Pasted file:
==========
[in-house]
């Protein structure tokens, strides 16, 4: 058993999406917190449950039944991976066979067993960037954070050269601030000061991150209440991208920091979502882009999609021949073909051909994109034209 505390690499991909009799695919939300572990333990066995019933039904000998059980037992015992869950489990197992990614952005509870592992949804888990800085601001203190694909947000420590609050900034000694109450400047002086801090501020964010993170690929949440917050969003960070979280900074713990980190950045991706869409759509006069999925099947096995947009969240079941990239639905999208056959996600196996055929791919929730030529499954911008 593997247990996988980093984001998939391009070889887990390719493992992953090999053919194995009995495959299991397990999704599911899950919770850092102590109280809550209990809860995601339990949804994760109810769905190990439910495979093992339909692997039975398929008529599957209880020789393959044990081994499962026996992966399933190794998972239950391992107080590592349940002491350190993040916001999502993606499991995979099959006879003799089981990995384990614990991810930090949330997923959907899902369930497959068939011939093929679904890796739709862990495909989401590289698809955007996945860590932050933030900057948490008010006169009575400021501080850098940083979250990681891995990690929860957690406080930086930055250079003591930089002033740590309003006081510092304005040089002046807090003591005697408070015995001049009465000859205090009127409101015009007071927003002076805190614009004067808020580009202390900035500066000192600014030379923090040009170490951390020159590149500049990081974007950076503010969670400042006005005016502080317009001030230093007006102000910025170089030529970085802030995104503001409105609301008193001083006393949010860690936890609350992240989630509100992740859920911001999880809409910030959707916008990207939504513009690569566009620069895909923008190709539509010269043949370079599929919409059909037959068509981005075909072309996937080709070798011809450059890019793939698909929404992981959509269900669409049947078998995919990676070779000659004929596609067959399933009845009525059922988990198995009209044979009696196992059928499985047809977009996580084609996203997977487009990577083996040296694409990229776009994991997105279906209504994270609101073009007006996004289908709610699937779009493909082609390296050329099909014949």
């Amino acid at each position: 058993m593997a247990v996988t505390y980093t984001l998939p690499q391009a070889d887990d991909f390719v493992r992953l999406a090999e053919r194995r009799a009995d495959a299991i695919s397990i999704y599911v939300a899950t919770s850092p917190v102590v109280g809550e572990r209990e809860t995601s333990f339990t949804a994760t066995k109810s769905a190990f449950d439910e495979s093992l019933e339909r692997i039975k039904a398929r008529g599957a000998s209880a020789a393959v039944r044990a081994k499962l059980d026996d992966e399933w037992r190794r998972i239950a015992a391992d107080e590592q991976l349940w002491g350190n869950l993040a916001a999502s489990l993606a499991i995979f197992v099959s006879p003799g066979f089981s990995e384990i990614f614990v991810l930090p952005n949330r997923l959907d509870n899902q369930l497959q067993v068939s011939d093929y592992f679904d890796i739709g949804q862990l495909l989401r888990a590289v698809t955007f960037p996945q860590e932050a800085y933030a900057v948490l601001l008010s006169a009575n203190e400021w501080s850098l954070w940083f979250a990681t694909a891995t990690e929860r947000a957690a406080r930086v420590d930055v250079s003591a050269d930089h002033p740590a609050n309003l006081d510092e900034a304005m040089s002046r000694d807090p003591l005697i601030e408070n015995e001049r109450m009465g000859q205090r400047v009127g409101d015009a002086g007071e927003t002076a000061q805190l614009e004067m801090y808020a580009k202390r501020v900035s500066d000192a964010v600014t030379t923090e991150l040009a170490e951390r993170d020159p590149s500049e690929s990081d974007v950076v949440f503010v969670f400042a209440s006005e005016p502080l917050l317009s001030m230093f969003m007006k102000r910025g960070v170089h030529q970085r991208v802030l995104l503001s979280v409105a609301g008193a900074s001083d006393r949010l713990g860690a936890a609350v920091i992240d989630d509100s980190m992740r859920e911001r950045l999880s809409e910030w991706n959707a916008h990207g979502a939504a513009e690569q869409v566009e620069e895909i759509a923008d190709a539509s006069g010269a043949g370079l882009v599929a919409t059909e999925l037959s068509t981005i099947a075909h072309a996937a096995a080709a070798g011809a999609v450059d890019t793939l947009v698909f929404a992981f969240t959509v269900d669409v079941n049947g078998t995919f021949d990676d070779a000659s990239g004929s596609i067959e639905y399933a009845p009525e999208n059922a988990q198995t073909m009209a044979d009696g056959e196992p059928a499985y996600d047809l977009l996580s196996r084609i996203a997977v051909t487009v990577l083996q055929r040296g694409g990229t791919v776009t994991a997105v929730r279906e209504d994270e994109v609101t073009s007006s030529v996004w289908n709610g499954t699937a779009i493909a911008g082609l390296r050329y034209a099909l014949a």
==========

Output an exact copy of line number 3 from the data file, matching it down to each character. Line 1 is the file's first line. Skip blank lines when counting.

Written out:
């Amino acid at each position: 058993m593997a247990v996988t505390y980093t984001l998939p690499q391009a070889d887990d991909f390719v493992r992953l999406a090999e053919r194995r009799a009995d495959a299991i695919s397990i999704y599911v939300a899950t919770s850092p917190v102590v109280g809550e572990r209990e809860t995601s333990f339990t949804a994760t066995k109810s769905a190990f449950d439910e495979s093992l019933e339909r692997i039975k039904a398929r008529g599957a000998s209880a020789a393959v039944r044990a081994k499962l059980d026996d992966e399933w037992r190794r998972i239950a015992a391992d107080e590592q991976l349940w002491g350190n869950l993040a916001a999502s489990l993606a499991i995979f197992v099959s006879p003799g066979f089981s990995e384990i990614f614990v991810l930090p952005n949330r997923l959907d509870n899902q369930l497959q067993v068939s011939d093929y592992f679904d890796i739709g949804q862990l495909l989401r888990a590289v698809t955007f960037p996945q860590e932050a800085y933030a900057v948490l601001l008010s006169a009575n203190e400021w501080s850098l954070w940083f979250a990681t694909a891995t990690e929860r947000a957690a406080r930086v420590d930055v250079s003591a050269d930089h002033p740590a609050n309003l006081d510092e900034a304005m040089s002046r000694d807090p003591l005697i601030e408070n015995e001049r109450m009465g000859q205090r400047v009127g409101d015009a002086g007071e927003t002076a000061q805190l614009e004067m801090y808020a580009k202390r501020v900035s500066d000192a964010v600014t030379t923090e991150l040009a170490e951390r993170d020159p590149s500049e690929s990081d974007v950076v949440f503010v969670f400042a209440s006005e005016p502080l917050l317009s001030m230093f969003m007006k102000r910025g960070v170089h030529q970085r991208v802030l995104l503001s979280v409105a609301g008193a900074s001083d006393r949010l713990g860690a936890a609350v920091i992240d989630d509100s980190m992740r859920e911001r950045l999880s809409e910030w991706n959707a916008h990207g979502a939504a513009e690569q869409v566009e620069e895909i759509a923008d190709a539509s006069g010269a043949g370079l882009v599929a919409t059909e999925l037959s068509t981005i099947a075909h072309a996937a096995a080709a070798g011809a999609v450059d890019t793939l947009v698909f929404a992981f969240t959509v269900d669409v079941n049947g078998t995919f021949d990676d070779a000659s990239g004929s596609i067959e639905y399933a009845p009525e999208n059922a988990q198995t073909m009209a044979d009696g056959e196992p059928a499985y996600d047809l977009l996580s196996r084609i996203a997977v051909t487009v990577l083996q055929r040296g694409g990229t791919v776009t994991a997105v929730r279906e209504d994270e994109v609101t073009s007006s030529v996004w289908n709610g499954t699937a779009i493909a911008g082609l390296r050329y034209a099909l014949a």